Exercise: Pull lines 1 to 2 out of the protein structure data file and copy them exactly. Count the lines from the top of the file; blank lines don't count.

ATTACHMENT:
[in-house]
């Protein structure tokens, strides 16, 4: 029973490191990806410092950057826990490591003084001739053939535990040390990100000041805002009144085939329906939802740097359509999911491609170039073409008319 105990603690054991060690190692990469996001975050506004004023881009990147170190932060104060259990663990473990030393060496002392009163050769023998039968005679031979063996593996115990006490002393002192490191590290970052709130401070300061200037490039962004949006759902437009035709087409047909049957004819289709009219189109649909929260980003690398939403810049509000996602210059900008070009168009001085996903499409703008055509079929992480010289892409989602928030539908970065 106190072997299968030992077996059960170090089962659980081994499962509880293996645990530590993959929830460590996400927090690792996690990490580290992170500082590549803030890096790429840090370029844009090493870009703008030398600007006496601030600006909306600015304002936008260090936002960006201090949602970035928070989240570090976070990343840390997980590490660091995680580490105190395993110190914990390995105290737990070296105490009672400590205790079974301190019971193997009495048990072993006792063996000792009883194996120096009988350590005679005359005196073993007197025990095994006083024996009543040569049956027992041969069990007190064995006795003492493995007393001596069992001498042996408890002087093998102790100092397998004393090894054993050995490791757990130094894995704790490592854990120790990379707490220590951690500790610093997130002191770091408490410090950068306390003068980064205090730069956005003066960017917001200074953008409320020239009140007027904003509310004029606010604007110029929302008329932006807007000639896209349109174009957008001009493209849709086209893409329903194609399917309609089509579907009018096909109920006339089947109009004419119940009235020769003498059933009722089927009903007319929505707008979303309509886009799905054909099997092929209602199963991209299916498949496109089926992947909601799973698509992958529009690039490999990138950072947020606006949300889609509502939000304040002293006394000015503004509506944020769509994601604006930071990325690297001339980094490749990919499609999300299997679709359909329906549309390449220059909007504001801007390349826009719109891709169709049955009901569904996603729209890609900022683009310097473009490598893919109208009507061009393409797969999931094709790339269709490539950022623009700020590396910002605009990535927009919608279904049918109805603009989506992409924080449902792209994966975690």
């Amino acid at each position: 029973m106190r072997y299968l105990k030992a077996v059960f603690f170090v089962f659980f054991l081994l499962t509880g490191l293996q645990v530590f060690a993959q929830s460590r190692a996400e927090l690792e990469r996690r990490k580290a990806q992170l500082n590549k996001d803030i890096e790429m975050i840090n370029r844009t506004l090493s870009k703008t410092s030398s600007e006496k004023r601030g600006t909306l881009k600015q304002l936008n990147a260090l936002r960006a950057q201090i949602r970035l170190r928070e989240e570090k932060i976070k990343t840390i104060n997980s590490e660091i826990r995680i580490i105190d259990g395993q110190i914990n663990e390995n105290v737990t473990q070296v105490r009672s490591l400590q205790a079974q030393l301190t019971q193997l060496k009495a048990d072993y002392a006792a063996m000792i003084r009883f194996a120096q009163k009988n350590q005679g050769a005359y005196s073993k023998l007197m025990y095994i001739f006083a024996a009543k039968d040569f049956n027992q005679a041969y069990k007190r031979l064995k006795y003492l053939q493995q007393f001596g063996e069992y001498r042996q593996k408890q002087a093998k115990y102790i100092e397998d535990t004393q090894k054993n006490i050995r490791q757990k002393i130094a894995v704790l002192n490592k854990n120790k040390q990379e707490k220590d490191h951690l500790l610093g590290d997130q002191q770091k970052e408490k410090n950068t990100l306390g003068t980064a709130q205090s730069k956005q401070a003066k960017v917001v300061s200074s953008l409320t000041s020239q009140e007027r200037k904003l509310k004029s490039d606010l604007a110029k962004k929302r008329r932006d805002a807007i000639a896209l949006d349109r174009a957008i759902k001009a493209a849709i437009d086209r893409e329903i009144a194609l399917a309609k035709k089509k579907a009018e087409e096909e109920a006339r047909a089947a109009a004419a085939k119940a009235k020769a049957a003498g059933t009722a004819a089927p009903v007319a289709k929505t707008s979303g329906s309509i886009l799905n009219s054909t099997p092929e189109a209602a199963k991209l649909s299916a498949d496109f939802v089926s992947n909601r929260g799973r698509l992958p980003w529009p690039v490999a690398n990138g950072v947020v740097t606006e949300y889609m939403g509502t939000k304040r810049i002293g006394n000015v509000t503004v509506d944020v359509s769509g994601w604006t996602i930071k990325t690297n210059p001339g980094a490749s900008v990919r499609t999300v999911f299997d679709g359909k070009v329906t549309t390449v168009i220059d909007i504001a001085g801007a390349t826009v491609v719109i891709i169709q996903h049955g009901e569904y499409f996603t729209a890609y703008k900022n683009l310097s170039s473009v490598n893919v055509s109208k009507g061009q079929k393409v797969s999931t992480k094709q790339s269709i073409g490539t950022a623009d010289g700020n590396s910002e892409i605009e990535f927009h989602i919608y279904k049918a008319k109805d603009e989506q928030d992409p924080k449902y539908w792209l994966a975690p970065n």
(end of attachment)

[in-house]
């Protein structure tokens, strides 16, 4: 029973490191990806410092950057826990490591003084001739053939535990040390990100000041805002009144085939329906939802740097359509999911491609170039073409008319 105990603690054991060690190692990469996001975050506004004023881009990147170190932060104060259990663990473990030393060496002392009163050769023998039968005679031979063996593996115990006490002393002192490191590290970052709130401070300061200037490039962004949006759902437009035709087409047909049957004819289709009219189109649909929260980003690398939403810049509000996602210059900008070009168009001085996903499409703008055509079929992480010289892409989602928030539908970065 106190072997299968030992077996059960170090089962659980081994499962509880293996645990530590993959929830460590996400927090690792996690990490580290992170500082590549803030890096790429840090370029844009090493870009703008030398600007006496601030600006909306600015304002936008260090936002960006201090949602970035928070989240570090976070990343840390997980590490660091995680580490105190395993110190914990390995105290737990070296105490009672400590205790079974301190019971193997009495048990072993006792063996000792009883194996120096009988350590005679005359005196073993007197025990095994006083024996009543040569049956027992041969069990007190064995006795003492493995007393001596069992001498042996408890002087093998102790100092397998004393090894054993050995490791757990130094894995704790490592854990120790990379707490220590951690500790610093997130002191770091408490410090950068306390003068980064205090730069956005003066960017917001200074953008409320020239009140007027904003509310004029606010604007110029929302008329932006807007000639896209349109174009957008001009493209849709086209893409329903194609399917309609089509579907009018096909109920006339089947109009004419119940009235020769003498059933009722089927009903007319929505707008979303309509886009799905054909099997092929209602199963991209299916498949496109089926992947909601799973698509992958529009690039490999990138950072947020606006949300889609509502939000304040002293006394000015503004509506944020769509994601604006930071990325690297001339980094490749990919499609999300299997679709359909329906549309390449220059909007504001801007390349826009719109891709169709049955009901569904996603729209890609900022683009310097473009490598893919109208009507061009393409797969999931094709790339269709490539950022623009700020590396910002605009990535927009919608279904049918109805603009989506992409924080449902792209994966975690």